This research is designed to explore personal financial wellness as a comparative study between American and Turkish college students. The Personal Financial Wellness Scale (PFW) scale (Prawitz et al. 2006) was used as a measure of financial wellness. Data (N = 1446) were collected from college students aged 18 and over via an online survey from North Carolina State University in North Carolina and Hacettepe University in Ankara. Preferred sources of personal finance information were first parents (71.7 percent) with Internet as second (59.2 percent) most relied upon. Means comparisons revealed significant differences in the financial wellness level by university and gender. Regression analysis showed that American students had significantly higher financial wellness scores than Turkish students. Significant differences were found in financial wellness between urban and rural childhood settings. Students living with friends in apartments/houses reported significantly lower levels of financial wellness than those who lived with parents. Age was negatively related to financial wellness. A new contribution to the literature is college students’ reliance on the Internet as the second-most preferred source of personal finance information. New and important also is the decreased level of a student’s perceived financial wellbeing when friends serve as sources for personal finance information. Full Text

Healthy, Happy Families Evaluation: Integrating Parent Education into Child Obesity Prevention with Low-Income Parents of Young Children

Lenna L. Ontai, University of California, Davis, Shannon Tierney Lipscomb, Oregon State University, Cascades, Stephanie L. Sitnick, University of Pittsburgh, Holly Bowers, University of California, Davis, Cathi Lamp, University of California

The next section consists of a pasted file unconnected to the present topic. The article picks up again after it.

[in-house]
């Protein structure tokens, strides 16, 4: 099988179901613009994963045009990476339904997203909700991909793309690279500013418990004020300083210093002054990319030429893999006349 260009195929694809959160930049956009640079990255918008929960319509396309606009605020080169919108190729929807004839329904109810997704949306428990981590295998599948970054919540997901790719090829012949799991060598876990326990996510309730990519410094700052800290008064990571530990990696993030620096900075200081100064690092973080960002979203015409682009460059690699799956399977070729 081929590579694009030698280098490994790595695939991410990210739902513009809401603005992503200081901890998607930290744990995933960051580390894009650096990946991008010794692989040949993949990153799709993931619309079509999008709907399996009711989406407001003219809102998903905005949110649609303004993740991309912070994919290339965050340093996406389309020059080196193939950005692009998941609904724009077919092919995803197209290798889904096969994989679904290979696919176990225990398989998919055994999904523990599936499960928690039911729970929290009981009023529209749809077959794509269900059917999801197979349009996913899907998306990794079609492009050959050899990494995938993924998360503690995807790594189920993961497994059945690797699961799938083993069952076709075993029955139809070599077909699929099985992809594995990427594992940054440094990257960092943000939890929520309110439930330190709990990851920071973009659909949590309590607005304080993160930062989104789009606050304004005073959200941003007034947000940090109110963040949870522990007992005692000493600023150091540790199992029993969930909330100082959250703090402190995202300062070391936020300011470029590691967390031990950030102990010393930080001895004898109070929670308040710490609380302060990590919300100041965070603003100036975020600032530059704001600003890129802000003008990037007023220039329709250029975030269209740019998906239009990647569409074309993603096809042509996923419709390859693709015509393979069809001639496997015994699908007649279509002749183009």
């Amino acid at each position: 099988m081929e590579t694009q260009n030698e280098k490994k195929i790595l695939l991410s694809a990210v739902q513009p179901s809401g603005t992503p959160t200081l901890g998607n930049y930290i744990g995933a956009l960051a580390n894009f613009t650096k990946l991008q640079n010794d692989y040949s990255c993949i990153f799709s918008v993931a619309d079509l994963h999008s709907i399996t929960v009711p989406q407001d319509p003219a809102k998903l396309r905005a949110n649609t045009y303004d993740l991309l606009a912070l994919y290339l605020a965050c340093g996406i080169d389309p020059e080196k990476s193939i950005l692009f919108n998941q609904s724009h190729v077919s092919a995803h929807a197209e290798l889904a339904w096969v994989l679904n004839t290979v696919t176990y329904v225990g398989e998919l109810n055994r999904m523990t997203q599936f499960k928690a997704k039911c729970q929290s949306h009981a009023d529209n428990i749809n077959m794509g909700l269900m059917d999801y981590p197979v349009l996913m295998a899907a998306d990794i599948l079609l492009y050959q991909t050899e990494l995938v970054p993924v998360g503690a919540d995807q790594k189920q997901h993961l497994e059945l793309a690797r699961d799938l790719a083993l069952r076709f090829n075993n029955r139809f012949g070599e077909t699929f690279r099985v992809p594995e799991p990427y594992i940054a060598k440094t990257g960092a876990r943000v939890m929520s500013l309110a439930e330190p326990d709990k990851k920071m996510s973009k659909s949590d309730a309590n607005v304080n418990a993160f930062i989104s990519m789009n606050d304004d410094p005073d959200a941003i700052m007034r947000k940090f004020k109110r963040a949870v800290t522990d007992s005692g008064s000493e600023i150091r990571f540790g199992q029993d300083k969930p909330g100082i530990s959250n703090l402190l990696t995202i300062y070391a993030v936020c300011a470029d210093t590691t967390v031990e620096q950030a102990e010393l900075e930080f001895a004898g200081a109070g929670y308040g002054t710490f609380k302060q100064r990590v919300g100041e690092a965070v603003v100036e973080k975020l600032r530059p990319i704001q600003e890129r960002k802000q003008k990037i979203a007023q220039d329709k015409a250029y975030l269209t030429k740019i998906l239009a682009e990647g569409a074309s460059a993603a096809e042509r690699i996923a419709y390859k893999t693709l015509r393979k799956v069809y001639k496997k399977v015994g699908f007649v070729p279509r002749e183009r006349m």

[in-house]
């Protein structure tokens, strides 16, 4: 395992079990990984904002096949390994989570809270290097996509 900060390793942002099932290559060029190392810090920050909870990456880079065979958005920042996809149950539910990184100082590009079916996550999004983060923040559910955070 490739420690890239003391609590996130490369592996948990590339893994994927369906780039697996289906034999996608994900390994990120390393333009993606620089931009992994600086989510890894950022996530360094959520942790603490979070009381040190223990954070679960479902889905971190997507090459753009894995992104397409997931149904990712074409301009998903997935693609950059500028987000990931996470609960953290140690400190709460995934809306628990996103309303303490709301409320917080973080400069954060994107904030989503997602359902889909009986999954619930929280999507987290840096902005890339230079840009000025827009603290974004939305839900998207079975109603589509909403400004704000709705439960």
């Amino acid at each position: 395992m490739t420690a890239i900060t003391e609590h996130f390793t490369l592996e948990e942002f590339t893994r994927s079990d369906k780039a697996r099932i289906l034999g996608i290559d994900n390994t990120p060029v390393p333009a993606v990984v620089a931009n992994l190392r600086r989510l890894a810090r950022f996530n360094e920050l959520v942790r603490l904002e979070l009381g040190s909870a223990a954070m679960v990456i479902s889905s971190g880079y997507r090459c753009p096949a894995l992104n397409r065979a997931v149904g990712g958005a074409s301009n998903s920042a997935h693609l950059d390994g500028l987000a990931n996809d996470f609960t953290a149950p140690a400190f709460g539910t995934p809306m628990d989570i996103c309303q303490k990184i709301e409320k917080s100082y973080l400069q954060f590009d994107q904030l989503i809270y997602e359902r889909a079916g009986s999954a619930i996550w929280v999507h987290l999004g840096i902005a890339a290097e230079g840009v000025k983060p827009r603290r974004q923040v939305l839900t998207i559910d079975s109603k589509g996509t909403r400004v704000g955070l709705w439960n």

Healthy Happy Families (HHF) is a program designed to improve parenting skills and attitudes important to the development of healthy dietary behaviors. Materials are designed for use with low-income parents of children ages 2 to 5 years. The current study reports on an evaluation of the HHF mini-lessons, delivered as supplements within existing nutrition education classes (N=236). Classes were randomly assigned to intervention and comparison groups. Parents completed pre- and post-measures of general parenting practices and attitudes about child feeding. Results reveal positive effects of HHF on general parenting practices (consistency and follow-through) and attitudes about child feeding (introducing new foods, setting limits on food, and having family meals). Overall, the results indicate that low-income parents in nutrition education classes benefit from targeted lessons about general parenting styles that lay the foundation for children’s dietary behaviors. Full Text

Young Adult Access to Higher Education: A Multidisciplinary Extension Approach

Harriet Shaklee, University of Idaho, Boise, Katie Hoffman, University of Idaho, Kathee Tifft, University of Idaho


Young adults have a big task ahead as they lay the economic foundation for family life. Higher education is increasingly important for financial independence for young adults, but rising costs have put it out of the reach of many. Extension programs in the fields of Family and Consumer Sciences, youth development, and community development have research and outreach programs relevant to the challenges young adults encounter in providing the financial security required for family life. The present paper explores strategies for Family and Consumer Sciences professionals to work with youth development and community development colleagues to develop Extension programs to support families and communities as youth make their transition into adulthood. Full Text


The Whole-Brain Child: 12 Revolutionary Strategies to Nurture Your Child’s Developing Mind by Dr. Daniel Siegel and Dr. Tina Payne Bryson

Reviewed by Nichole Huff Full Text